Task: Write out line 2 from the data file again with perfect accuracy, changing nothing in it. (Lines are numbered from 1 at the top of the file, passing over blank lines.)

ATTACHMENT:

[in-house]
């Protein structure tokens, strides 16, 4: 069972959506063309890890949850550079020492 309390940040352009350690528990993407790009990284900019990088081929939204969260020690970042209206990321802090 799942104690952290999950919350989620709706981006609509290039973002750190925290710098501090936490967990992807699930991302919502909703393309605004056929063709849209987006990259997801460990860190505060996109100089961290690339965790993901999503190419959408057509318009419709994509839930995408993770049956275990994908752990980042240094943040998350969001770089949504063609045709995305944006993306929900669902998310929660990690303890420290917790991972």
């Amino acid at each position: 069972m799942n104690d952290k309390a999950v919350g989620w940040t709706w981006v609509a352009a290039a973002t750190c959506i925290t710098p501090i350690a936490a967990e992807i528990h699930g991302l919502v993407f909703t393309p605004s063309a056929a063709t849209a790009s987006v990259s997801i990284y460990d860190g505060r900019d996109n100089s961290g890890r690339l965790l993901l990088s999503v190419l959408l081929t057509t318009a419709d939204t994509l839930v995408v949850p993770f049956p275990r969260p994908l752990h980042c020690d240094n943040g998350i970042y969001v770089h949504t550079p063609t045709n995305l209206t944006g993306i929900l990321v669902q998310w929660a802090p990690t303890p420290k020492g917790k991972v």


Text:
């Protein structure tokens, strides 16, 4: 069972959506063309890890949850550079020492 309390940040352009350690528990993407790009990284900019990088081929939204969260020690970042209206990321802090 799942104690952290999950919350989620709706981006609509290039973002750190925290710098501090936490967990992807699930991302919502909703393309605004056929063709849209987006990259997801460990860190505060996109100089961290690339965790993901999503190419959408057509318009419709994509839930995408993770049956275990994908752990980042240094943040998350969001770089949504063609045709995305944006993306929900669902998310929660990690303890420290917790991972």